The purpose of the article is to explain how technology can support learning styles. What is interesting is all the ways technology is helpful to students. For example, facilitates the formation of new learning communities, helps students engage and reflect and enhance the overall user experience. It first explains the traditional learning styles prior to technology. Usually teachers were in the class and their to help students move toward their goal. With the expansion of technology, instructors were starting to incorporate new technology into the classroom. For example, Duke university distributed ipods to all their incoming freshman in plans to facilitate learning. Students could use it to download documents and lectures from professors. This way of thinking is great example of adapting to change. Ipods are used by everyone in today’s society with music, why not adapt and use it for learning? The ability to use technology to adapt with students is a great idea. Personally, I love the convience of MP3 format. When I miss church on Sunday, I have the opportunity to download the sermon onto my ipod or listen through a MP3 format. This gives me the option of listening everywhere I go and at anytime. With the great advancements there also are so problems. One example is Wikipedia. With the convience of information, it’s been said that from an education standpoint the information is not completely accurate. Because everyone can subscribe and add to it, it also leaves the option of error. This is not the person’s fault but part of the gift of social networking. Who is printing or saying what. Overall very useful and interesting article.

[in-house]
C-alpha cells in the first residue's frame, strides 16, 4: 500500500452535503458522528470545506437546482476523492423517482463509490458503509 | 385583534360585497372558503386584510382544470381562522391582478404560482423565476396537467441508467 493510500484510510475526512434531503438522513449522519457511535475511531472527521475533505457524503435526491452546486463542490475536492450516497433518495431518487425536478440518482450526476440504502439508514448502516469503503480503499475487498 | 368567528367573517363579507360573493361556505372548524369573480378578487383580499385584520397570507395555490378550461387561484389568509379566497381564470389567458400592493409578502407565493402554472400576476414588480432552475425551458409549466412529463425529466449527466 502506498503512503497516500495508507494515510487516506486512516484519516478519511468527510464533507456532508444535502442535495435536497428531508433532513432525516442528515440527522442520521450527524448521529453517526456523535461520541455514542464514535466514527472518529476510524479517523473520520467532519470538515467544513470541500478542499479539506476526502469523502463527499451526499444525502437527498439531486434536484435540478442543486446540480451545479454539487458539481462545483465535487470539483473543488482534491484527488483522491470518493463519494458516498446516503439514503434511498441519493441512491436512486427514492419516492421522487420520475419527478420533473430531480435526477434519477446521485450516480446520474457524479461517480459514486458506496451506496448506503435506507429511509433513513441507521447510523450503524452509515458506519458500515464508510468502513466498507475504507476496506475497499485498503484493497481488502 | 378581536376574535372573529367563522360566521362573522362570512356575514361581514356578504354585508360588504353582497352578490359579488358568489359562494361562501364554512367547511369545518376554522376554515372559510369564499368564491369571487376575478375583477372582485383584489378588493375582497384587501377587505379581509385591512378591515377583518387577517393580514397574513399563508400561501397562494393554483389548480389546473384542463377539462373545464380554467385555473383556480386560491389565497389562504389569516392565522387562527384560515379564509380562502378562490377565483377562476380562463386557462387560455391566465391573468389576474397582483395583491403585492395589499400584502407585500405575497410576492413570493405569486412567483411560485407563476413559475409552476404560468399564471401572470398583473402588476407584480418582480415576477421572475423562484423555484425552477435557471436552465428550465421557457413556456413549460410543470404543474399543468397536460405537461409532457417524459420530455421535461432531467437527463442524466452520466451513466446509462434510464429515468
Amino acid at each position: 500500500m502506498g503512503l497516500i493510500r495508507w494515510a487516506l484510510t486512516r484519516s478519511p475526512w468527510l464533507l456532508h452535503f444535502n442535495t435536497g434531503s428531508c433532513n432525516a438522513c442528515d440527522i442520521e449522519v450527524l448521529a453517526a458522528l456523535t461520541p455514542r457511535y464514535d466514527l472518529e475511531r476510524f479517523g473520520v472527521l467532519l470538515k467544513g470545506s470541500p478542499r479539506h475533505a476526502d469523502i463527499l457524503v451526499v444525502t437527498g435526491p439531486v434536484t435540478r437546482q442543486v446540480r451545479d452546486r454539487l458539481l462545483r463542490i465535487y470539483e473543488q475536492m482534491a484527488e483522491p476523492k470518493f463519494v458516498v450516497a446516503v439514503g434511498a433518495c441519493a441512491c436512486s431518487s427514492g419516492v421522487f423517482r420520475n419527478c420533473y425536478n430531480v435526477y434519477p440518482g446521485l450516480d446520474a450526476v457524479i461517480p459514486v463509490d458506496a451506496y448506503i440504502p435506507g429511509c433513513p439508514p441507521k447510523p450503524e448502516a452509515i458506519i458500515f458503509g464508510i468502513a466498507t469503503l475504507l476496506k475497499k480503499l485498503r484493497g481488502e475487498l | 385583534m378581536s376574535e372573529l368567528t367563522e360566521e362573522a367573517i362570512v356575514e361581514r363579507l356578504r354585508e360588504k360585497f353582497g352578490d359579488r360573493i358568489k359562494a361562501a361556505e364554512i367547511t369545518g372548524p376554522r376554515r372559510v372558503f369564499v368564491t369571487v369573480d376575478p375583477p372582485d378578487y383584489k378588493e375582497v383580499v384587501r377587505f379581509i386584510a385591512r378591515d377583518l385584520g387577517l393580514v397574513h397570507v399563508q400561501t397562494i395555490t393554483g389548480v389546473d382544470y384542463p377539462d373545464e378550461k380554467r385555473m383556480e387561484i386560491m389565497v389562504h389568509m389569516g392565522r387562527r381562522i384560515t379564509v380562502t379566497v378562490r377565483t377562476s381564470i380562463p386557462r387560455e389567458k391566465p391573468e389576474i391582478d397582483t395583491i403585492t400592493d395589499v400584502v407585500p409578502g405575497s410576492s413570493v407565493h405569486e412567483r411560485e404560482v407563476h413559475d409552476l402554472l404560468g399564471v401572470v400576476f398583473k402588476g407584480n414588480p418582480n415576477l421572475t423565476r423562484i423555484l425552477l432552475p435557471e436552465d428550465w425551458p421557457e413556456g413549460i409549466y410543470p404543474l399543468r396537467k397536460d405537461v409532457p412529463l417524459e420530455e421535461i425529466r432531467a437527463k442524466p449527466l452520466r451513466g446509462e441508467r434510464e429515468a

Social Networking